A note on UD being a “low traffic” site. Freethoughtblogs.com has more than ten times the traffic. I am sure there are science sites whose traffic dwarfs UD too.

  26. KF thinks someone has been slandered. He doesn’t say who. I think I will be waiting a long time to hear from his lawyers.

  27. Murray’s no longer interested in playing fair.

    Which explains a lot. If his host of unsupported–and usually demonstrably wrong–accusations and ad hominem attacks are what he thinks is fair, along with his avoidance of answering telling questions, the fairness that science depends upon is unknown to him.

    Not exactly rare among ID proponents, that.

    Glen Davidson

  28. Well, now you’ve raised the ire of people over at UD. So watch out. 😉 Remember, that silly site wouldn’t even exist if it weren’t for TSZ.

  29. petrushka:

    The claim that CSI cannot be generated by an evolutionary algorithm was tested and found to be false.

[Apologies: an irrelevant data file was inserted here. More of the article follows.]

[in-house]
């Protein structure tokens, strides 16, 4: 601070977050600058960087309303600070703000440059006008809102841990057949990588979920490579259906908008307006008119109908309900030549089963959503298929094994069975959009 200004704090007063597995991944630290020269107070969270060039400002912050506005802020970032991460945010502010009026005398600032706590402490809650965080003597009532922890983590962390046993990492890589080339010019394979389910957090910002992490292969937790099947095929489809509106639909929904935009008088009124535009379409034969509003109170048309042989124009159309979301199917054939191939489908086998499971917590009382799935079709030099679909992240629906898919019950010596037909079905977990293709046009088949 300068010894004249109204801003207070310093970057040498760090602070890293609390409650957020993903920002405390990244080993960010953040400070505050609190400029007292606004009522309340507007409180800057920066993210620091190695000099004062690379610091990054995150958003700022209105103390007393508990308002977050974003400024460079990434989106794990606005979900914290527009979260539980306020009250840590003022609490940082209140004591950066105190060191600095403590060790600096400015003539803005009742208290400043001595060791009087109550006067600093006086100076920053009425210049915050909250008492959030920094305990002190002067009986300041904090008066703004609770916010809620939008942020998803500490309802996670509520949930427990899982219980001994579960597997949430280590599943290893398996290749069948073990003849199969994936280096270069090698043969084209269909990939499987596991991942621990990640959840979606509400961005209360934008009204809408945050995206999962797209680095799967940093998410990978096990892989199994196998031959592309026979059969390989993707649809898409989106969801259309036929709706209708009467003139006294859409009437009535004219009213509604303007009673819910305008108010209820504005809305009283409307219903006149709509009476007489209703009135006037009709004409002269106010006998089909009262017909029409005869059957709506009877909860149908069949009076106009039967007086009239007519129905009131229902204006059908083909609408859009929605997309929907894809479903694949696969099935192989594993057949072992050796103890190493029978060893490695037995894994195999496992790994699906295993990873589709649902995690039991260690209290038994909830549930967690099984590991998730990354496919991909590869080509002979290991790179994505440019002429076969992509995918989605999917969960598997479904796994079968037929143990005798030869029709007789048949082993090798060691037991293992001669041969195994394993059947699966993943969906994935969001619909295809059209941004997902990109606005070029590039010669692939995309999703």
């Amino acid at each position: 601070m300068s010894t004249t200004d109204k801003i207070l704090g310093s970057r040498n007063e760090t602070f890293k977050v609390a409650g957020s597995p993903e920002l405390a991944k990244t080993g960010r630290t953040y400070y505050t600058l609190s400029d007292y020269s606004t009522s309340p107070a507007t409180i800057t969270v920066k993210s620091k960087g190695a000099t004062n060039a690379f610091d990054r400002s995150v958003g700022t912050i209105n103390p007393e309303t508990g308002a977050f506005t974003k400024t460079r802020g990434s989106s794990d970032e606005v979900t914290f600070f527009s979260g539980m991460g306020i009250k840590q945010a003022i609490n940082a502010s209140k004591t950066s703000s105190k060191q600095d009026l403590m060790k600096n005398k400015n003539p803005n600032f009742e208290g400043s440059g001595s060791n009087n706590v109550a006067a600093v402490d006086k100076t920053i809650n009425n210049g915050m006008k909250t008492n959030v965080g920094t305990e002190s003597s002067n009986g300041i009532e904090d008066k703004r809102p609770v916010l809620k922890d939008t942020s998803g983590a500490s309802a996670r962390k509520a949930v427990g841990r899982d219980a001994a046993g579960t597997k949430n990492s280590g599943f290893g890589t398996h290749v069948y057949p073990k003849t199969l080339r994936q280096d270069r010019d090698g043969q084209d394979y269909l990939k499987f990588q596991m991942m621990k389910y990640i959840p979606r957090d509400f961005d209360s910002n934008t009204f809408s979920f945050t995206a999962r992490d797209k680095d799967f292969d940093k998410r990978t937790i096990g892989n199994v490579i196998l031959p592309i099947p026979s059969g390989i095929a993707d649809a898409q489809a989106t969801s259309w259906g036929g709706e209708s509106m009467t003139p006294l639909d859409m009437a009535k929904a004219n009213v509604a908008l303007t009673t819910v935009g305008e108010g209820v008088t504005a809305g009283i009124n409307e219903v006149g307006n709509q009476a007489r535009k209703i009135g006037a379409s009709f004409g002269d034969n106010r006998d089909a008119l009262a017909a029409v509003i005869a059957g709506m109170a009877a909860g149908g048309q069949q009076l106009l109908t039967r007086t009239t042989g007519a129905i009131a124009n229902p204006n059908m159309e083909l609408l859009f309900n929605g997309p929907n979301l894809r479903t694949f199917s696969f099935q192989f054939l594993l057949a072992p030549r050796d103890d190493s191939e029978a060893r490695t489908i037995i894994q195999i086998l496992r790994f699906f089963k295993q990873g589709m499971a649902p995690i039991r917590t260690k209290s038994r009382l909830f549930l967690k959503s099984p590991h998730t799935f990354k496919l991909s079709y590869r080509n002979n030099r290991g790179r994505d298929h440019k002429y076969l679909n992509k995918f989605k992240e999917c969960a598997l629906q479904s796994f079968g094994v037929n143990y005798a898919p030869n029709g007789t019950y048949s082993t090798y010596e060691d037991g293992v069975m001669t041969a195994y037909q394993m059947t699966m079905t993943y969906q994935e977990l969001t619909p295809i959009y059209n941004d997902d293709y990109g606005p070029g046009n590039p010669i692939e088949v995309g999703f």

And who made that claim and where did they make it? Heck, I wrote a very simple program, much simpler than Elizabeth’s, that generated “CSI” and far more quickly than hers did.

    And this raises another excellent point. The claim that CSI is so poorly defined that it cannot be tested is also obviously false.

    petrushka:

    This has nothing to do with the overriding claim od ID that some unspecified agent did something somewhere at some unspecified time.

    And that’s what you think is the overriding claim of ID? God help us.

    I really think it’s time Elizabeth set out some definitions like they have over at UD. People don’t just get to make up anything they want, even “skeptics.”

  30. It is nice to see that William has such kind thoughts about us.

    We owe them no seat at the table of UD, nor IMO should we allow that ilk here. TSZ is nothing but a pitiful collection of anti-theistic, hate-filled swine run by a clever, polite enabler of civilization-destroying marxist, materialist darwinism.

    Even if a few are only useful idiots parroting nihilistic propaganda, we shouldn’t tolerate the persistent nonsense Neil, Alan and others keep spreading here.

  31. It’s another indication that this crop of ID/creationist followers has no idea of their socio/political history.